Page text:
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Global oil prices jump to 11-month highs


NEW YORK 07 09 07

Global oil prices surged Friday to their highest level in nearly a year, driven by heightened unrest in Nigeria and concerns about low US gasoline supplies.

New York's main oil futures contract, light, sweet crude for delivery in August, closed one dollar higher at 72.81 after rising to an intraday high of 72.94 dollars -- the highest level since August 25, 2006.

In London, Brent North Sea crude for August delivery gained 87 cents to settle at 75.62 dollars per barrel. Earlier it had reached 76.01 dollars for the first time since August 11.

"Obviously, growing anxiety over the global supply situation is swelling the security premium," said Michael Fitzpatrick of Man Financial.

"With violence in Nigeria escalating this week following the end of a month-long truce between government and militant leaders, OPEC's unwillingness to raise output and Iran facing another round of sanctions, are all adding to a conclusion that oil will be increasingly seen as a vehicle for political leverage," he said.

In southern Nigeria, gunmen who kidnapped a three-year-old British girl have threatened to kill her unless her father takes her place, her mother said on Friday, as unrest continued to blight Africa's biggest crude producer.

Prices also were supported by a US Department of Energy (DoE) report Thursday showing American gasoline (petrol) reserves were about 4.2 percent below their level at the same time last year.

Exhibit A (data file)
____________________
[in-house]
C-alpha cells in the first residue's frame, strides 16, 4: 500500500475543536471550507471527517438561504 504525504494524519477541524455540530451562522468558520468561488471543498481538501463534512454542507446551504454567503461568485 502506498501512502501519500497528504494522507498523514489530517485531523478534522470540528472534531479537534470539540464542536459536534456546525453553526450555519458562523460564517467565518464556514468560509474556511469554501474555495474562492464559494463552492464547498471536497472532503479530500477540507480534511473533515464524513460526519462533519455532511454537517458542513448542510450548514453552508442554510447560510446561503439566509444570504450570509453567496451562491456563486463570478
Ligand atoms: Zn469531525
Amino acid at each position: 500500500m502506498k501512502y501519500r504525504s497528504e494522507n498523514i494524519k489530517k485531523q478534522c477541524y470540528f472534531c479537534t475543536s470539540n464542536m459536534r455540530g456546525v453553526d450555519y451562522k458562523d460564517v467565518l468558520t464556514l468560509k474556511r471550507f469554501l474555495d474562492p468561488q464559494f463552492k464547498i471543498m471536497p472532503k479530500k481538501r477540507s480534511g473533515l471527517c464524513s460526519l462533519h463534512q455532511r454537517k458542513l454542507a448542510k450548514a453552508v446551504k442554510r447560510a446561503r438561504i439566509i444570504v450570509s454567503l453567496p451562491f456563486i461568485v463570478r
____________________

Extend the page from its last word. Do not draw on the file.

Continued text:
BNP Paribas analyst Harry Tchilinguirian said fresh violence in Nigeria has been bullish for prices because Nigerian crude has a high gasoline content and US refinery output has been hampered by outages.

"So it's a low (US) gasoline situation, and you are also removing from the market crudes which have a high gasoline content, so people are going to turn to the next alternative -- and that's Brent."

The main separatist group in the oil-rich Niger delta meanwhile condemned the kidnapping of three-year-old Margaret Hill, and said they would hunt down her abductors as authorities stepped up efforts to secure her release.

Nigeria is the world's eighth-largest exporter of crude oil. But its daily exports of 2.6 million barrels have been reduced by a quarter because of unrest in the oil-producing south.

The Brent oil price is now just a few dollars off its record high of 78.64 dollars per barrel, struck at the start of August 2006. But New York crude has some ground to cover before reaching its historic peak of 78.40 dollars per barrel, set in mid-July 2006.

"What is key is the fact that you don't have that much spare crude production capacity in the system," Tchilinguirian said.

"Any further geopolitical event that comes close to impacting supplies is going to push the price higher."

The United States is currently facing its annual peak demand for gasoline as drivers take to the roads en masse for their summer vacations.

The DoE had said Thursday that American gasoline inventories jumped by 1.8 million barrels to 204.4 million barrels in the week ending June 29, more than triple market expectations for a gain of 500,000 barrels.

Despite the gains, inventories remain below levels of a year earlier.

US crude oil stockpiles, meanwhile, leapt by 3.1 million barrels to 354 million barrels, according to the DoE. The figure surprised the consensus analyst forecast of a 200,000-barrel decline.

AFP 06 1956 GMT 07 07

Copyright© 2007 AFP. All Rights Reserved.



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